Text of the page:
The most massive stars in the universe are born inside cosmic clouds of gas and dust, where they leave behind clues about their lives for astronomers to decode.
The nebula known as W51 is one of the most active star-forming regions in the Milky Way galaxy. First identified in 1958 by radio telescopes, it makes a rich cosmic tapestry in this image from NASA’s recently retired Spitzer Space Telescope.
Located about 17,000 light-years from Earth, in the direction of the constellation Aquila in the night sky, W51 is about 350 light-years — or about 2 quadrillion miles — across. It is almost invisible to telescopes that collect visible light (the kind human eyes detect), because that light is blocked by interstellar dust clouds that lie between W51 and Earth. But longer wavelengths of light, including radio and infrared, can pass unencumbered through the dust. When viewed in infrared by Spitzer, W51 is a spectacular sight: Its total infrared emission is the equivalent of 20 million Suns.
If you could see it with your naked eye, this dense cloud of gas and dust would appear about as large as the full Moon. The Orion Nebula — another well-known star-forming region and a favorite observing target for amateur astronomers — occupies about the same size area in the sky. But W51 is actually much farther from Earth than Orion and thus much larger, and it’s about 75 times more luminous. While Orion contains four known O-type stars — the most massive stars in the universe – W51 contains over 30.
“Star factories” like this one can operate for millions of years. The cavernous red region on the right side of W51 is older, evident in the way it has already been carved out by winds from generations of massive stars (those at least 10 times the mass of our Sun). The dust and gas in the region are swept around even more when those stars die and explode as supernovas. On the nebula’s younger left side, many stars are just beginning to clear away the gas and dust in the same way the stars in the older region have done. It’s apparent that many of these young stars are in the process of forming bubbles of empty space around themselves.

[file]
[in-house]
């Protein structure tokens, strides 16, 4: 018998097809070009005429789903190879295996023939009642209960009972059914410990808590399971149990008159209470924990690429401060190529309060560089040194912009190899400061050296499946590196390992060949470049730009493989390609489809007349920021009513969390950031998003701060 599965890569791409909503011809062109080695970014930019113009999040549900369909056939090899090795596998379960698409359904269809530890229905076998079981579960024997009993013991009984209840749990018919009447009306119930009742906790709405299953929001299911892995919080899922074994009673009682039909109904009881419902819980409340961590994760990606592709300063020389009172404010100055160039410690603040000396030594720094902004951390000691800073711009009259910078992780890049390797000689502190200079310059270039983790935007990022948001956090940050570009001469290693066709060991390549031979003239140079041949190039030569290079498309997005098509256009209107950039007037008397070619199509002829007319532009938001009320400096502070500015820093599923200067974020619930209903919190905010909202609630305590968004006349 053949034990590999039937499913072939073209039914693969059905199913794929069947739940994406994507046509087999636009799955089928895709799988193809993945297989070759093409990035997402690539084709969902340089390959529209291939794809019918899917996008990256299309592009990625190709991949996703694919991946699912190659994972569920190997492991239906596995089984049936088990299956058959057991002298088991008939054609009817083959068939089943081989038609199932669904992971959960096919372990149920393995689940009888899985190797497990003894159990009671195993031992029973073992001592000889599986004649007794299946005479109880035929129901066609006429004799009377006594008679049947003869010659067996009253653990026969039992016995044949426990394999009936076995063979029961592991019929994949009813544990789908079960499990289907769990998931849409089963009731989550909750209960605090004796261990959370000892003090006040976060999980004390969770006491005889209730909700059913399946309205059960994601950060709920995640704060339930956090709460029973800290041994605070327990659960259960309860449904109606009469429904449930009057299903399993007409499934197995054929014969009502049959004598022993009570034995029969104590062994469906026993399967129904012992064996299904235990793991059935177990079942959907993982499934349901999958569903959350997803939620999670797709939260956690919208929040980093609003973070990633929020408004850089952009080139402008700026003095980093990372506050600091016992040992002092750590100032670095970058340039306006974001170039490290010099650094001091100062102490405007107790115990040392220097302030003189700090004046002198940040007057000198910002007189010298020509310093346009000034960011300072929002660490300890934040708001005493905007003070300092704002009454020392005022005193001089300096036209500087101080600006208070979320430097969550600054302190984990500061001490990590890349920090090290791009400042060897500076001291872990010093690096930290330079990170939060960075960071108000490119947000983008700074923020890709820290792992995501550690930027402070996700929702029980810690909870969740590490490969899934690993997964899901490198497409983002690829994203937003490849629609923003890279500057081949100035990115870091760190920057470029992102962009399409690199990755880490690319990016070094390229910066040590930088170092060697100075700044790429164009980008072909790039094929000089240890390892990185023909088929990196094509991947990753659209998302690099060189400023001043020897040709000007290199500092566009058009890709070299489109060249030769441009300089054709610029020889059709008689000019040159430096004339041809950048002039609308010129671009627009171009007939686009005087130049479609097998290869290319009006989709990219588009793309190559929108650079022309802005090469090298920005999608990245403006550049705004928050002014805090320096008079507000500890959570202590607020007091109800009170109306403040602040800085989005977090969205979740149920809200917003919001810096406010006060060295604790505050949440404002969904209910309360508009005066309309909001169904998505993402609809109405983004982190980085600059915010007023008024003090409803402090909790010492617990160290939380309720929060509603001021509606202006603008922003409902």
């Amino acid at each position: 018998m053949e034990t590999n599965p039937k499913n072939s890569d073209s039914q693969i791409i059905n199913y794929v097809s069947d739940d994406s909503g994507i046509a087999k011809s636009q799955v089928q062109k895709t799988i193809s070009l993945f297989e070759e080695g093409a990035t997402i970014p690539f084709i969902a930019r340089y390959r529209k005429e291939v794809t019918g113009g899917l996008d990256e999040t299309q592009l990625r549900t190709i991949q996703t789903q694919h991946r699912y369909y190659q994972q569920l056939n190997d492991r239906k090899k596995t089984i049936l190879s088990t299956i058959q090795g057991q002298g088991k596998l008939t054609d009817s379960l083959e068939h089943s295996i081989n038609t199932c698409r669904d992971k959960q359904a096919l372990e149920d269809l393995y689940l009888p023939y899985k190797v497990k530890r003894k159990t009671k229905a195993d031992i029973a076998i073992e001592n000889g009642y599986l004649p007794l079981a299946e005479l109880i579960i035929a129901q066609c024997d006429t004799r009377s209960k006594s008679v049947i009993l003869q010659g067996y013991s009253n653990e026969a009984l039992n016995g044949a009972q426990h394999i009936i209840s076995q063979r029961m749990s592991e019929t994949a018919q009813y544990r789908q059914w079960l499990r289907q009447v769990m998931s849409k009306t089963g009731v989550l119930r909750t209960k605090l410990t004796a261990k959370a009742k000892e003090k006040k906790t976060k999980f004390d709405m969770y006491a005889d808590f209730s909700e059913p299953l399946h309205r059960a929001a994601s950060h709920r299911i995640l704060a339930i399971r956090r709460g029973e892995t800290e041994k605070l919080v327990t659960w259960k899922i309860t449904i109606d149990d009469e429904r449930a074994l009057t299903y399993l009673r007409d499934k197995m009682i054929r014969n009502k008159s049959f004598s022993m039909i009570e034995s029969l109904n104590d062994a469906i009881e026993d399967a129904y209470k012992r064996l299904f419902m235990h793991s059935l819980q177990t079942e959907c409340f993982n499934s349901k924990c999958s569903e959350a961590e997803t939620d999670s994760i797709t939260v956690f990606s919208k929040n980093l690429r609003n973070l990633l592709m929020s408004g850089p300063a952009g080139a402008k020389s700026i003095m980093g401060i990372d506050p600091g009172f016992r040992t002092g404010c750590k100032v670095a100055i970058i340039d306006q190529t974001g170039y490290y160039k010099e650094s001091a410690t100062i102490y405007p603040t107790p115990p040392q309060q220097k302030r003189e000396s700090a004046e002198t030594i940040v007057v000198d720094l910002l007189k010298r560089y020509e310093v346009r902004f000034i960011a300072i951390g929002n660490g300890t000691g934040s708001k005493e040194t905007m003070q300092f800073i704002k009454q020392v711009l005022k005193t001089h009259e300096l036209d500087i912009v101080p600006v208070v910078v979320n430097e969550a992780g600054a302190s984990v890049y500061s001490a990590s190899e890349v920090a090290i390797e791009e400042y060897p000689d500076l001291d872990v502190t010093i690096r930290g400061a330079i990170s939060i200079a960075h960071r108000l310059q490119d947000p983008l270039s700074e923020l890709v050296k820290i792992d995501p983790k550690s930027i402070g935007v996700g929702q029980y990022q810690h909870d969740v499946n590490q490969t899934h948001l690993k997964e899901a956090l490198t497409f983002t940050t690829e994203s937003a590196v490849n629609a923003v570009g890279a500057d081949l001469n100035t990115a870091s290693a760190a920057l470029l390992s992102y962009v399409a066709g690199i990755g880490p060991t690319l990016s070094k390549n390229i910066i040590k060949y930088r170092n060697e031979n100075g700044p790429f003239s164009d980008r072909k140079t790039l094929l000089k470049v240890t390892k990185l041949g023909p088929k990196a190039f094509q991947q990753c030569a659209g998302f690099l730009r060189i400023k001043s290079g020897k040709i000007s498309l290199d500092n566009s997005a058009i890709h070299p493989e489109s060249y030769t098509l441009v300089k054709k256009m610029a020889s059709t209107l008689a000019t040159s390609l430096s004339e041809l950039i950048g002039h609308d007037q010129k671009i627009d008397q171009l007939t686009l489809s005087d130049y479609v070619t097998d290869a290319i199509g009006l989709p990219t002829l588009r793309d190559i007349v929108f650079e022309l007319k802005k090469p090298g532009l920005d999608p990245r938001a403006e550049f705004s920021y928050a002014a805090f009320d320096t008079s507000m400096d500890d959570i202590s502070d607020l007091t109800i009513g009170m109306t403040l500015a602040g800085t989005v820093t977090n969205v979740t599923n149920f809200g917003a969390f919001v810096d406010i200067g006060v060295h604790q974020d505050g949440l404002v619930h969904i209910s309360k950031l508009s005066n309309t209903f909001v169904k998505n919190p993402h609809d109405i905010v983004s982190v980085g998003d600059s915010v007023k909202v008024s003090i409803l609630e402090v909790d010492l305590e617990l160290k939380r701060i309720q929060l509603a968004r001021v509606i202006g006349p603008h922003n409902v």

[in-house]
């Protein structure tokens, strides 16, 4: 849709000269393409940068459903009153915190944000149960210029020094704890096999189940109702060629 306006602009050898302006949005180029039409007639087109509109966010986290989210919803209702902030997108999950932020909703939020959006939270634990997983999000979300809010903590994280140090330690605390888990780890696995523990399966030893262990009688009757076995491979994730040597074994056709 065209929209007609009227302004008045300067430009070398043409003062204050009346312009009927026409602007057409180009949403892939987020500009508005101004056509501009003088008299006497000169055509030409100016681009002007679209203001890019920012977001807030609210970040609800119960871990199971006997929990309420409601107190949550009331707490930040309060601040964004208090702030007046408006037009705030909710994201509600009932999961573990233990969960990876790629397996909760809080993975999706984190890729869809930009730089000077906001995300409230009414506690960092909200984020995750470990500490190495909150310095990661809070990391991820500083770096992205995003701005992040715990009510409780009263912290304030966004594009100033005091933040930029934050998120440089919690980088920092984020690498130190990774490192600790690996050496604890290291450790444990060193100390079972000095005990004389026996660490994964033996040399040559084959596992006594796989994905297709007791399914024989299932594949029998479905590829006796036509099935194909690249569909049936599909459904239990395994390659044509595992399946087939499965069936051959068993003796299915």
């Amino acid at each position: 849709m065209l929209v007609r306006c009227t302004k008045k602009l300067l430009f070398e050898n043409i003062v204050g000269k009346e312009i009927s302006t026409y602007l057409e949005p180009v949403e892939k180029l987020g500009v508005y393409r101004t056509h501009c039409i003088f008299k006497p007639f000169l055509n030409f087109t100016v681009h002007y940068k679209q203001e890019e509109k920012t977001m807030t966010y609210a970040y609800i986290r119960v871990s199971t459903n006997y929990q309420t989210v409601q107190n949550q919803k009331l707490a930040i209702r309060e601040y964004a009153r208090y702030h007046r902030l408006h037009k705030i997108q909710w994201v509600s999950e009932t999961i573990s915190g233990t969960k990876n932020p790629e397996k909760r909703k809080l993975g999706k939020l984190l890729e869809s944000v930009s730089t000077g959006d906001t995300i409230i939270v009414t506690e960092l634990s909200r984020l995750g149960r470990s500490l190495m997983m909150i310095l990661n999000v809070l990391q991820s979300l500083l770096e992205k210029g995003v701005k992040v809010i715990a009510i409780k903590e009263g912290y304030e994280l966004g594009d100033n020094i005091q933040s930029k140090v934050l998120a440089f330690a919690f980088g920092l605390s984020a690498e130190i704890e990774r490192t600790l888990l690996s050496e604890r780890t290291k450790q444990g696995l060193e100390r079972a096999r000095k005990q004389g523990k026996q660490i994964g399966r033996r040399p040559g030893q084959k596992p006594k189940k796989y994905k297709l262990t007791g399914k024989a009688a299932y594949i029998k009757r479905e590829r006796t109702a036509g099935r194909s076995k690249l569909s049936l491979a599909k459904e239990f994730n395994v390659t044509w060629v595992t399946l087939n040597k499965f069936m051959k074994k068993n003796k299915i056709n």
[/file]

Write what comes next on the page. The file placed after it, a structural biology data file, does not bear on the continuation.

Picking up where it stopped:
This image was taken as part of a major observation campaign by Spitzer in 2004 to map the large-scale structure of the Milky Way galaxy — a considerable challenge because Earth lies inside it. Called the Galactic Legacy Infrared Mid-Plane Survey Extraordinaire (GLIMPSE), the survey also turned up valuable data on many wonders within the Milky Way, including images of multiple stellar factories like W51 that were hidden by dust from visible-light observatories.
“The really spectacular images provided by Spitzer via the GLIMPSE survey — in concert with data from many other, complementary telescopes — give us insight into how massive stars form in our Milky Way, and then how their powerful winds and radiation interact with the remaining ambient material,” said Breanna Binder, an assistant professor of physics and astronomy at California State Polytechnic University, Pomona, who studies the life cycles of massive stars. “We can’t observe star-forming regions in other galaxies in anywhere near the level of detail that we can in our own galaxy. So regions like W51 are really important for advancing our understanding of star formation in the Milky Way, which we can then extrapolate to how star formation proceeds in other, nearby galaxies.”
NASA’s Spitzer Space Telescope launched 17 years ago, on August 25, 2003. The spacecraft was retired on January 30, 2020. Though the mission has concluded, the entire body of scientific data collected by Spitzer during its lifetime is available to the public via the Spitzer data archive, housed at the Infrared Science Archive at IPAC at Caltech in Pasadena, California.